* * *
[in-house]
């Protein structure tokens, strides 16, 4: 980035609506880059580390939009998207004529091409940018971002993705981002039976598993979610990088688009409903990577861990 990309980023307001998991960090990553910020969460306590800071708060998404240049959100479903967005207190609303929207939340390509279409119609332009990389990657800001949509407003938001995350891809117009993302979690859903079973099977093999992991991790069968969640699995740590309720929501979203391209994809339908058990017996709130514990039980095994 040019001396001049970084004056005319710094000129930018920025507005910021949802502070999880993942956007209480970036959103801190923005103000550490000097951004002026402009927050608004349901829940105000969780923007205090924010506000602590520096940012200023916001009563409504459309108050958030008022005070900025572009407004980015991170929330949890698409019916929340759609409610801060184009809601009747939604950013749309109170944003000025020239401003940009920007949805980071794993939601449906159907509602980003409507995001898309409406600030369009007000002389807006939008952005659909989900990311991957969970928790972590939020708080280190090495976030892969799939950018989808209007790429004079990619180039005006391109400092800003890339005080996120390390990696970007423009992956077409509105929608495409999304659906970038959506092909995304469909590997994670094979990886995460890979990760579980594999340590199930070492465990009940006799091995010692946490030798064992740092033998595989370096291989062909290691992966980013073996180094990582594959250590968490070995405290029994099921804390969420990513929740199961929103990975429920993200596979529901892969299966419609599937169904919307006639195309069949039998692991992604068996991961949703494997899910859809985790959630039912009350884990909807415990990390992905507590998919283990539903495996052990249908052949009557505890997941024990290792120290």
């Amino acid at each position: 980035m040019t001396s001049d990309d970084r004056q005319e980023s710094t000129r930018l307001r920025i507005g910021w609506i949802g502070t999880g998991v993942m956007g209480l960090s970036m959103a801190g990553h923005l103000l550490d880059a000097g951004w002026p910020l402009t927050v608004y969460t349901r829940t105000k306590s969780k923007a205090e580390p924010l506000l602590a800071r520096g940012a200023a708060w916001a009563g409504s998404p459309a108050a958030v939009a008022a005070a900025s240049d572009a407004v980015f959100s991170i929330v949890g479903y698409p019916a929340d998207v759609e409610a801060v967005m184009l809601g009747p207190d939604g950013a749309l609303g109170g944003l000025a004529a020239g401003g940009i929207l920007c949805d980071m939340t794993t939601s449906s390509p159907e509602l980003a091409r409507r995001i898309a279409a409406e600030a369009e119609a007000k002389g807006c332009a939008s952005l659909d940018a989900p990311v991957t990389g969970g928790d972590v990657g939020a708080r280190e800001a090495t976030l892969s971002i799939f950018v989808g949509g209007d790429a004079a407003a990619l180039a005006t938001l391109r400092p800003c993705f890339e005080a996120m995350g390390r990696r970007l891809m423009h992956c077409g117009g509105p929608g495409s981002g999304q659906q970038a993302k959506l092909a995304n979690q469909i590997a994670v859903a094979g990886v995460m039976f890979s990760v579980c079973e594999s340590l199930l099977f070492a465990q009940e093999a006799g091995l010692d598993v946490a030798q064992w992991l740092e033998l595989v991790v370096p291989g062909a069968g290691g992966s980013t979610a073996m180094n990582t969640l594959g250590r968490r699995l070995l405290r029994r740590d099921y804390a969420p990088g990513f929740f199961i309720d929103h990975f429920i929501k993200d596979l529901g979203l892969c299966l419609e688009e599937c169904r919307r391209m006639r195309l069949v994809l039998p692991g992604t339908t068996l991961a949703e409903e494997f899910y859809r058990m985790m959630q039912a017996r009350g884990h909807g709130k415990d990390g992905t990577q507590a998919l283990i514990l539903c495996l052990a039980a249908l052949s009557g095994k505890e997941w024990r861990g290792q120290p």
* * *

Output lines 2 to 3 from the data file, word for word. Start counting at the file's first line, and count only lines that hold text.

């Protein structure tokens, strides 16, 4: 980035609506880059580390939009998207004529091409940018971002993705981002039976598993979610990088688009409903990577861990 990309980023307001998991960090990553910020969460306590800071708060998404240049959100479903967005207190609303929207939340390509279409119609332009990389990657800001949509407003938001995350891809117009993302979690859903079973099977093999992991991790069968969640699995740590309720929501979203391209994809339908058990017996709130514990039980095994 040019001396001049970084004056005319710094000129930018920025507005910021949802502070999880993942956007209480970036959103801190923005103000550490000097951004002026402009927050608004349901829940105000969780923007205090924010506000602590520096940012200023916001009563409504459309108050958030008022005070900025572009407004980015991170929330949890698409019916929340759609409610801060184009809601009747939604950013749309109170944003000025020239401003940009920007949805980071794993939601449906159907509602980003409507995001898309409406600030369009007000002389807006939008952005659909989900990311991957969970928790972590939020708080280190090495976030892969799939950018989808209007790429004079990619180039005006391109400092800003890339005080996120390390990696970007423009992956077409509105929608495409999304659906970038959506092909995304469909590997994670094979990886995460890979990760579980594999340590199930070492465990009940006799091995010692946490030798064992740092033998595989370096291989062909290691992966980013073996180094990582594959250590968490070995405290029994099921804390969420990513929740199961929103990975429920993200596979529901892969299966419609599937169904919307006639195309069949039998692991992604068996991961949703494997899910859809985790959630039912009350884990909807415990990390992905507590998919283990539903495996052990249908052949009557505890997941024990290792120290």
């Amino acid at each position: 980035m040019t001396s001049d990309d970084r004056q005319e980023s710094t000129r930018l307001r920025i507005g910021w609506i949802g502070t999880g998991v993942m956007g209480l960090s970036m959103a801190g990553h923005l103000l550490d880059a000097g951004w002026p910020l402009t927050v608004y969460t349901r829940t105000k306590s969780k923007a205090e580390p924010l506000l602590a800071r520096g940012a200023a708060w916001a009563g409504s998404p459309a108050a958030v939009a008022a005070a900025s240049d572009a407004v980015f959100s991170i929330v949890g479903y698409p019916a929340d998207v759609e409610a801060v967005m184009l809601g009747p207190d939604g950013a749309l609303g109170g944003l000025a004529a020239g401003g940009i929207l920007c949805d980071m939340t794993t939601s449906s390509p159907e509602l980003a091409r409507r995001i898309a279409a409406e600030a369009e119609a007000k002389g807006c332009a939008s952005l659909d940018a989900p990311v991957t990389g969970g928790d972590v990657g939020a708080r280190e800001a090495t976030l892969s971002i799939f950018v989808g949509g209007d790429a004079a407003a990619l180039a005006t938001l391109r400092p800003c993705f890339e005080a996120m995350g390390r990696r970007l891809m423009h992956c077409g117009g509105p929608g495409s981002g999304q659906q970038a993302k959506l092909a995304n979690q469909i590997a994670v859903a094979g990886v995460m039976f890979s990760v579980c079973e594999s340590l199930l099977f070492a465990q009940e093999a006799g091995l010692d598993v946490a030798q064992w992991l740092e033998l595989v991790v370096p291989g062909a069968g290691g992966s980013t979610a073996m180094n990582t969640l594959g250590r968490r699995l070995l405290r029994r740590d099921y804390a969420p990088g990513f929740f199961i309720d929103h990975f429920i929501k993200d596979l529901g979203l892969c299966l419609e688009e599937c169904r919307r391209m006639r195309l069949v994809l039998p692991g992604t339908t068996l991961a949703e409903e494997f899910y859809r058990m985790m959630q039912a017996r009350g884990h909807g709130k415990d990390g992905t990577q507590a998919l283990i514990l539903c495996l052990a039980a249908l052949s009557g095994k505890e997941w024990r861990g290792q120290p």